Creating Cover Text

Acestor TextSo you’ve written your book, you’ve formatted everything, and have a snazzy cover image. All you have to do now is slap the title on your image and you’re good to go, right?

Well, yes…if you want a quickie cover. But if you take some time, you can make it a lot more appealing. I got some ideas from J.M. Grimm, who has a Cover Design Primer on her blog; check it out, it’s invaluable information.

The image above is what I’m using for the cover of The Ancestor and Other Stories. It took me around six hours in total to mock it up–but most of that time was playing around, trying to get it just right. Now that I know the process, it won’t take as long–and you can benefit from my trial and error! Here’s what I did (all of this was done in Paint.net, a free program):

I created a small canvas, 500X275 pixels. The size doesn’t really matter, but keeping it small meant I had to fit all my text in that area–an area I knew would fit on the canvas for the cover image, which is 600X800.

Next, I added several layers and labelled them. I made the background layer black so my text (which is going to be a light color) showed up well; later we’ll be deleting that layer. I have three layers for text.

Cover Title 1

Making layers for the text

Select your font. Be careful where you get your fonts–many of them are licensed, and will cost you. I went to Font Squirrel, which has tons of fonts for free. Get two fonts, as it will create some tension and contrast in your cover. I decided to use one font (Carousel) for the capital letters, and another (Goblin) for the rest of the text. See J.M. Grimm’s advice on her blog; she talks a lot about the different kinds of typefaces, and some basic design advice as to which works with which. Very important information.

The capital letters went on one layer, and the rest of the text on a separate one. This enables me to move the capitals separately from the rest, so I can position them easily. Otherwise you risk clipping one or the other as you draw select boxes and move stuff around. Make your life easier, and use separate layers.

Cover title 2

I just put the title and subtitle in the middle there, but you can draw a select box and move it wherever you want.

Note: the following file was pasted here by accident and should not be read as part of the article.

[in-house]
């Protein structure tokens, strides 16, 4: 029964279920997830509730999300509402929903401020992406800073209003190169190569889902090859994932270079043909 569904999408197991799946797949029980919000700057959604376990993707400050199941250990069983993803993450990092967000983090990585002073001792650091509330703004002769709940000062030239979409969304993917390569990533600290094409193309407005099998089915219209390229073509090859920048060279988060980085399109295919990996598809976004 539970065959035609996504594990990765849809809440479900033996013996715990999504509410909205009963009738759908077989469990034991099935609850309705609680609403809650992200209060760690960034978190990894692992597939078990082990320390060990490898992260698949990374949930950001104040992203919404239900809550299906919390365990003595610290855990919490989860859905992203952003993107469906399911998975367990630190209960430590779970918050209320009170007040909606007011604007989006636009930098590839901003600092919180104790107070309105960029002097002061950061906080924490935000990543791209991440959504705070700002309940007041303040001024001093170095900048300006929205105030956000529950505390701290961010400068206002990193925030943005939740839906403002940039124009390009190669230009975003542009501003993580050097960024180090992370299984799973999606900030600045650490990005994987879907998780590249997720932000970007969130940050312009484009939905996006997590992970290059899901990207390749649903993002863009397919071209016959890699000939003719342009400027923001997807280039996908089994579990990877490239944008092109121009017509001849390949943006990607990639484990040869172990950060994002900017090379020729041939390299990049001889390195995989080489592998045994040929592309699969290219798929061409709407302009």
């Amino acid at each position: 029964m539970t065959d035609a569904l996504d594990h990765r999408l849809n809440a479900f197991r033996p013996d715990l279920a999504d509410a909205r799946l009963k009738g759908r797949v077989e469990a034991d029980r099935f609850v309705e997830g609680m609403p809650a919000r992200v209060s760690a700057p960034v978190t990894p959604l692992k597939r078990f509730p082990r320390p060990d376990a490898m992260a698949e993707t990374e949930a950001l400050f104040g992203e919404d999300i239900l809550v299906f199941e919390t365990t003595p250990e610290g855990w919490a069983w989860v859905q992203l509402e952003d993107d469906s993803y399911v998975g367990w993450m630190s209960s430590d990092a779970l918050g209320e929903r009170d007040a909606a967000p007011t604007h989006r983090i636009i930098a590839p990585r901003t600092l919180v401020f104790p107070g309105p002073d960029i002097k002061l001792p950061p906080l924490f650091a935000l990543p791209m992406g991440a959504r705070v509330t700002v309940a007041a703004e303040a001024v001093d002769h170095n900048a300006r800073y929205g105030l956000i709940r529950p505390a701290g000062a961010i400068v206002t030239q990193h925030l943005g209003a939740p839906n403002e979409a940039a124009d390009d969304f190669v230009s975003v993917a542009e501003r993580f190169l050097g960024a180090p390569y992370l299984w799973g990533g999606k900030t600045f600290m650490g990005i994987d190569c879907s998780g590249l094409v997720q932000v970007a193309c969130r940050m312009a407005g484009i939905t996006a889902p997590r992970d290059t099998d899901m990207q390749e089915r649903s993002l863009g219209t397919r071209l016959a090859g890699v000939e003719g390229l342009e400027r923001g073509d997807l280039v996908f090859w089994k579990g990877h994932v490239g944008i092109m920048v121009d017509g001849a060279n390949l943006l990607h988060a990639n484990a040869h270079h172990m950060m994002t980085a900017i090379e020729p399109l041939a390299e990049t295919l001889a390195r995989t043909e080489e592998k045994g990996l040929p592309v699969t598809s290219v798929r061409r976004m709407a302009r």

Build your arrangement–again, J.M. Grimm has some good advice. You want it to look dynamic; it’s all well and good to have your title all on one line, but switching it up can make it look more interesting. It depends on the “vibe” you want to give with your cover, and it’ll be different for every book. Play around until you find something you like.

Cover title 3

I changed the font of The to all Goblin. I think it looks better, and draws more attention to the A.

When you’re satisfied, save it under a separate file name–say, titleworking–which will let you go back to the original if you decide you don’t like it.

Finally, go to your title block and merge all your layers except the background (if you keep the background, you’ll end up with a black rectangle on your cover). Use Ctrl+A and Ctrl+C to copy. Then open up your cover image and create a second layer called “Text;” again, this allows you to move it independently of the background image. Move it to where you want it to be to make sure it fits, and that you like the composition.

Cover title 4

As you can see, my subtitle doesn’t fit–I had to go back and change that.

That’s step one. This post is getting longer than anticipated, so I’m going to split it–watch for step two tomorrow, where we’ll talk about making some nice effects for your title.

In the meantime, I’m pleased to announce that The Ancestor and Other Stories is formatted and ready for release! If you’re on our Community List, you’ll receive a free copy soon. If you haven’t signed up, do so here before 12:00 Mountain Time and I’ll send you a copy too. You’ll save a couple bucks.

If you have any tips or tricks with graphic design, let us know in the comments. See you tomorrow!

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3 comments on “Creating Cover Text

  1. […] and planned to do a blog post Monday about the process. That got split into two, which you can find here and here. After that post, I wanted to concentrate on getting my book released–my personal […]

  2. […] twitter. Finally, if you’ve been following my blog you may remember a couple posts I did on cover design–much of what I learned there was thanks to a post of J. M. Ney-Grimm’s own […]

  3. […] twitter. Finally, if you’ve been following my blog you may remember a couple posts I did on cover design–much of what I learned there was thanks to a post of J. M. Ney-Grimm’s own […]

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